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Texas Hospital’s mHealth Game Targets a Public Health Crisis

An El Paso health system has partnered with a gaming company and the local newspaper to create an mHealth game that educates local residents about liver disease.

- A Texas health system is combing mHealth and gaming technology to teach the local Hispanic population about liver disease.

The Hospitals of Providence partnered with the El Paso Times and gamification software company OfferCraft to produce an online trivia game that includes educational videos, links to a podcast and infographics on liver disease. Officals say the game has already been played more than 3,000 times on mobile phones, tablets and computers.

Hospital officials decided on a gaming strategy following a series of news stories earlier this year in the El Paso Times, which reported that more local Hispanics die each year from liver disease than from lung or breast cancer, and that the county’s death rate is twice as high as the state average for 2013.

“The hardest thing for a healthcare provider to accomplish is to motivate changes in behavior to get people to take a more active role in their own health,” Kurt Gross, Director of Marketing and Communications at The Hospitals of Providence, said in a press release. “That’s what this campaign is all about, and it has the potential to save lives. Liver disease is preventable, and it’s taking a disproportionate toll on people in our community. We hope to change that.”

Healthcare providers have used online and interactive games to target specific populations, like teenagers, minorities or those with a specific health issue, like cancer, AIDS, diabetes or addiction control.

The format has also been used by health systems to educate staff about topics like hygiene and sepsis. For example, QStream, a startup launched out of Harvard Medical School, has developed a gaming platform that’s used by medical device companies, pharma and health systems around the world to educate staff on the latest trends and protocols.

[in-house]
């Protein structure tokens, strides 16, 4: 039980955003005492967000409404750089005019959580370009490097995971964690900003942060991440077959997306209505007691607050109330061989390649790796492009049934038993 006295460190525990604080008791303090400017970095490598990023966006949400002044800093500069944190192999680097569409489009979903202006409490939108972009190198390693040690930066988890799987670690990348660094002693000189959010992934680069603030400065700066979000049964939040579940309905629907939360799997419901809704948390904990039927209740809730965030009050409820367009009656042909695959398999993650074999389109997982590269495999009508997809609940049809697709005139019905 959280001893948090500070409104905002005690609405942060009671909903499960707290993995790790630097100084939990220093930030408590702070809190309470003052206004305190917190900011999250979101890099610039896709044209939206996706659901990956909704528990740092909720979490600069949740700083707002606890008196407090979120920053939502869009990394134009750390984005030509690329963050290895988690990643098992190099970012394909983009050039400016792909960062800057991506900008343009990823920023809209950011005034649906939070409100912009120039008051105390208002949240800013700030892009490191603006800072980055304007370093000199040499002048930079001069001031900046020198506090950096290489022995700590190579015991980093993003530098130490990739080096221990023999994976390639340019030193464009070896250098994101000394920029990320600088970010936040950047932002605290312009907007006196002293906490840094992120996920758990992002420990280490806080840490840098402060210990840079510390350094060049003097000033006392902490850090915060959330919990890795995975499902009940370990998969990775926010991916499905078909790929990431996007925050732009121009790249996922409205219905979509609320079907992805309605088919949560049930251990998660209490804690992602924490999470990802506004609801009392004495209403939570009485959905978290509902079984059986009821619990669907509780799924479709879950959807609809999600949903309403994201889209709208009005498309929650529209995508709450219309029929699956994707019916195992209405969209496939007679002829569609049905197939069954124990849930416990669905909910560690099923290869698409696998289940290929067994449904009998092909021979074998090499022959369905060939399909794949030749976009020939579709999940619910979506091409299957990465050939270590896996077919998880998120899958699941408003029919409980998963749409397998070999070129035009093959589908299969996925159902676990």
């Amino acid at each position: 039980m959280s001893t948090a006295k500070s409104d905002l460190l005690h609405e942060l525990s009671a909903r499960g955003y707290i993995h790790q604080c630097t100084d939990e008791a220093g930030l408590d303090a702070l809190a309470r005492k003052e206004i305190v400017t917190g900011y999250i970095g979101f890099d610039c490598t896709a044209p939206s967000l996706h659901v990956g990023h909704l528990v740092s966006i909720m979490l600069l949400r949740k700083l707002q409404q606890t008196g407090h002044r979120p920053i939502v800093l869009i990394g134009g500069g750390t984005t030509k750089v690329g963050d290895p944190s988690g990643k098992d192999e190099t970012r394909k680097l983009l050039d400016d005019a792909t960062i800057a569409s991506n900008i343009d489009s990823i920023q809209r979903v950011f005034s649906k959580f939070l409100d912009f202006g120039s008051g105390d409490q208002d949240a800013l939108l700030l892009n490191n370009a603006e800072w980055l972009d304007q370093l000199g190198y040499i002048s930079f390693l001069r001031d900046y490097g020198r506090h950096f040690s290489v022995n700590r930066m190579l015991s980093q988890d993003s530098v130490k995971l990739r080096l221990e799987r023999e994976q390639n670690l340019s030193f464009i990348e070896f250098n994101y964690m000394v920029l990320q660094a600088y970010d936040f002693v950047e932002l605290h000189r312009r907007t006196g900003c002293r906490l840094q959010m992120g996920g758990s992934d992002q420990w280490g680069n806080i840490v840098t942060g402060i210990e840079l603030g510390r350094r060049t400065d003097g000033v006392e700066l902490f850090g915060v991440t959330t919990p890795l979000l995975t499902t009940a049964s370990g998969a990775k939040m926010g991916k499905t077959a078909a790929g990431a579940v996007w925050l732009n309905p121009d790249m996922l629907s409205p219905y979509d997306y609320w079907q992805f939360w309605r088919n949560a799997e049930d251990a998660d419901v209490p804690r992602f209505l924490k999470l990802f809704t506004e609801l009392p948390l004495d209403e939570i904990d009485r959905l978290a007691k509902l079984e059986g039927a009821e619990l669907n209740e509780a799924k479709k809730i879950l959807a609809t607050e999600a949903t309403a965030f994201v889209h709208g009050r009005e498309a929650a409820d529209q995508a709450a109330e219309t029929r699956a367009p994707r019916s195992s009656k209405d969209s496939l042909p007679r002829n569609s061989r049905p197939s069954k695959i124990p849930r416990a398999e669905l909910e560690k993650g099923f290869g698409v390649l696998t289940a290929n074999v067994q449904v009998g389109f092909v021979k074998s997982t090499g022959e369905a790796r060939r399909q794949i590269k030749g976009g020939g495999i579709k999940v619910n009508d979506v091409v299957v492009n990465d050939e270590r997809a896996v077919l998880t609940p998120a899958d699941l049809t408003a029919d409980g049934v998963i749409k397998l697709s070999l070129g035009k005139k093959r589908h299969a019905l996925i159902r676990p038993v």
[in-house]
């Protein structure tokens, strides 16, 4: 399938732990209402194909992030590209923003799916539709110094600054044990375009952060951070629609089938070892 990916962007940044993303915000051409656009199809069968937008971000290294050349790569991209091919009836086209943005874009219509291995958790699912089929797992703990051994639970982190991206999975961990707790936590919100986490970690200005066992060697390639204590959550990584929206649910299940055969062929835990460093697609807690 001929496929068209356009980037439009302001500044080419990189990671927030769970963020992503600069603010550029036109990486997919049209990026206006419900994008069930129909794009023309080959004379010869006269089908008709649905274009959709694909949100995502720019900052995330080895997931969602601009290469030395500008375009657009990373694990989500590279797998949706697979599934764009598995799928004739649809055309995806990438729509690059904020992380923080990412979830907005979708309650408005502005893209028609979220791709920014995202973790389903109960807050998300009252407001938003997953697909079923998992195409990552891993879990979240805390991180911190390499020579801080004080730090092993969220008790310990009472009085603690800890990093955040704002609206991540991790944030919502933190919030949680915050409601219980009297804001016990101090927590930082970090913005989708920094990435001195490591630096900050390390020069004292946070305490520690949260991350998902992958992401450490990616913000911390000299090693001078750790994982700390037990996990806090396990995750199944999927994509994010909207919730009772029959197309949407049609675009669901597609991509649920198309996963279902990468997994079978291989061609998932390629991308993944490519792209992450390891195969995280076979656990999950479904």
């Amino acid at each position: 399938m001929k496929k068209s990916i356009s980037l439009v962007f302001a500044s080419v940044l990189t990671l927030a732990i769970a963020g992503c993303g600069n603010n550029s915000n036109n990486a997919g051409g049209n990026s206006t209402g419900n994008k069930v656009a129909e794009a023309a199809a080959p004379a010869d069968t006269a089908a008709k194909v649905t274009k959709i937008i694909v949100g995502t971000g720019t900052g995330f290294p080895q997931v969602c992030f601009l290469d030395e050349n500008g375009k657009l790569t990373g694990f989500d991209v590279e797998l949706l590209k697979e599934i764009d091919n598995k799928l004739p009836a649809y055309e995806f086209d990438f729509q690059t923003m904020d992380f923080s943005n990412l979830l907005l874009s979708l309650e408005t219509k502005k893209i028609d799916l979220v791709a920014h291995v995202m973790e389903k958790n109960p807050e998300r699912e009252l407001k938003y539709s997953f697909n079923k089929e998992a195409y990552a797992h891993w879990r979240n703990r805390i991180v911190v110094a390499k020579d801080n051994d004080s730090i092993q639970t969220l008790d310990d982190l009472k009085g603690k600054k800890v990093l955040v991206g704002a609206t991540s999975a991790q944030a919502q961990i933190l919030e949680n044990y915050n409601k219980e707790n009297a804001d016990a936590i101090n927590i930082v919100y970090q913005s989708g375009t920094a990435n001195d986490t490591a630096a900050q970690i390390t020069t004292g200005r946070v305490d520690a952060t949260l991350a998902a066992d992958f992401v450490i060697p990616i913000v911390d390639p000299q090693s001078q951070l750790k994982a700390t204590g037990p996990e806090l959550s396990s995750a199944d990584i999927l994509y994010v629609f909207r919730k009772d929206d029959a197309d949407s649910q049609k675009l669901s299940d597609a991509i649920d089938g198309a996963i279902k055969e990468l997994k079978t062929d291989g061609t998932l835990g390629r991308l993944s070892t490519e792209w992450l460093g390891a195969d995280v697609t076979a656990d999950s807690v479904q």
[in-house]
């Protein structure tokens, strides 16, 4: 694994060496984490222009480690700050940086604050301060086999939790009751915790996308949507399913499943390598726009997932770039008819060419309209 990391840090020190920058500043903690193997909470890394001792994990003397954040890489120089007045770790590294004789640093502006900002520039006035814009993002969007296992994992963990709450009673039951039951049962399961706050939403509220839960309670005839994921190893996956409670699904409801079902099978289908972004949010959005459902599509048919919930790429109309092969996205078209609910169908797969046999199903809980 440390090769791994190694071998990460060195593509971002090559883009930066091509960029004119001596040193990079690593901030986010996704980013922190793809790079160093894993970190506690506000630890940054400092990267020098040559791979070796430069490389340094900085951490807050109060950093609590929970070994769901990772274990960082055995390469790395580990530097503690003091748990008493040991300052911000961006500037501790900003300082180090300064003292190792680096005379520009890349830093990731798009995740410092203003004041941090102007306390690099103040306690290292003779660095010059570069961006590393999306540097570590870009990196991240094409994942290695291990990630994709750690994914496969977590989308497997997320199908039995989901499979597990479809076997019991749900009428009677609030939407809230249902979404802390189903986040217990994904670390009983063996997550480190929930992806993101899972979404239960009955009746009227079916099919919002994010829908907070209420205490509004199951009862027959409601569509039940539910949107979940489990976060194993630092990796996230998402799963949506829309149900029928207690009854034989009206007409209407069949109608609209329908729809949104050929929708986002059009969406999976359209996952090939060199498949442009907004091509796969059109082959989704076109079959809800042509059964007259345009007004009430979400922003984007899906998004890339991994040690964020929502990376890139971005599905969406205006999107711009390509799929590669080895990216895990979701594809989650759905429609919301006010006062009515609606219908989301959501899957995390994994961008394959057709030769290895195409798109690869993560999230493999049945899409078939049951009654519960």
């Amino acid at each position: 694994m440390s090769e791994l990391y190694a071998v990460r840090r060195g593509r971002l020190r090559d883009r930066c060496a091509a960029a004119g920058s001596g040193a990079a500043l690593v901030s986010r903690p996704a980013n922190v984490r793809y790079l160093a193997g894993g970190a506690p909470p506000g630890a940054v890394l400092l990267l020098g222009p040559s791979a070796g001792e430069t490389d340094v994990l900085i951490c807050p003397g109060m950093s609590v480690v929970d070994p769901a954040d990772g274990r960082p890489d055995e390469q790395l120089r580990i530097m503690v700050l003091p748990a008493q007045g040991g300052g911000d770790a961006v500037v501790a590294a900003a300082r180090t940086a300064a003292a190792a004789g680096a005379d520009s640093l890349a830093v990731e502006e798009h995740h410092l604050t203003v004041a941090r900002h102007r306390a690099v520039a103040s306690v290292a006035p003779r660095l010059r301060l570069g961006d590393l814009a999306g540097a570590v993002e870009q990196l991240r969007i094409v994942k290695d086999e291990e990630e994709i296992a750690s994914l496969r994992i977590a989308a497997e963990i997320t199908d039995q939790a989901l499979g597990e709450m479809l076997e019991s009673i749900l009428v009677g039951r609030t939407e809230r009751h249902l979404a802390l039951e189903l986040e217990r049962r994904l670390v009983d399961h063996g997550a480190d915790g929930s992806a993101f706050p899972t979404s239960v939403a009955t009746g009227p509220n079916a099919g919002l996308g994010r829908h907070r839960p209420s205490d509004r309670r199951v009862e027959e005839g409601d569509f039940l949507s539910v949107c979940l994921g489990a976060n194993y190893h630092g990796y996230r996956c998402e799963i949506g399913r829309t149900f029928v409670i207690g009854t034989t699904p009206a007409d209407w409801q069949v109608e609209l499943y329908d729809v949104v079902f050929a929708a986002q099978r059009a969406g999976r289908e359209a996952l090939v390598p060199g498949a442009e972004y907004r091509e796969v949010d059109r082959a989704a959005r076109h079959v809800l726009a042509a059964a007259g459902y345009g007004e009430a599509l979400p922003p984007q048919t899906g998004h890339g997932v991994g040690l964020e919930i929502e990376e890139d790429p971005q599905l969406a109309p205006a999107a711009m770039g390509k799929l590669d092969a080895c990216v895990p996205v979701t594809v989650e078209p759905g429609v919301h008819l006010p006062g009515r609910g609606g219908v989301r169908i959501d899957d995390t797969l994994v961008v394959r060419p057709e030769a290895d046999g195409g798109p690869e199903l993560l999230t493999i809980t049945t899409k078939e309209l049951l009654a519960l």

“It’s simple, effective and fun,” says Mary Hallice, Qstream’s healthcare practice lead, who’s worked with dozens of health systems to create specific quizzes. Recently, she says, they’re been used to tackle issues like unnecessary cancer screenings, high blood pressure and patient pain ratings.

“Interval reinforcement is a proven way to increase knowledge retention,” she says. “In the medical field where (clinicians) must take in and retain a lot of information, a reinforcement method that’s engaging and conveniently available has tremendous benefits to both learning and on-the-job performance.”

OfferCraft executives say this is the first in a line of mHealth games the company will produce.

“While this game deals with liver disease, in the future we aim to release new games to provide important information about many other diseases,” Aron Ezra, CEO of the Las Vegas-based company, said in the press release. “Making education about a tough subject less intimidating and more memorable can help improve health and save lives.”

The healthcare gaming field offers includes a wide range of players, from pharma giants like Sanofi to payers like Humana and UnitedHealthcare to non-profits like the Diabetes Hands Foundation and the Personal Connected Health Alliance, which in 2015 announced a partnership with Games for Health

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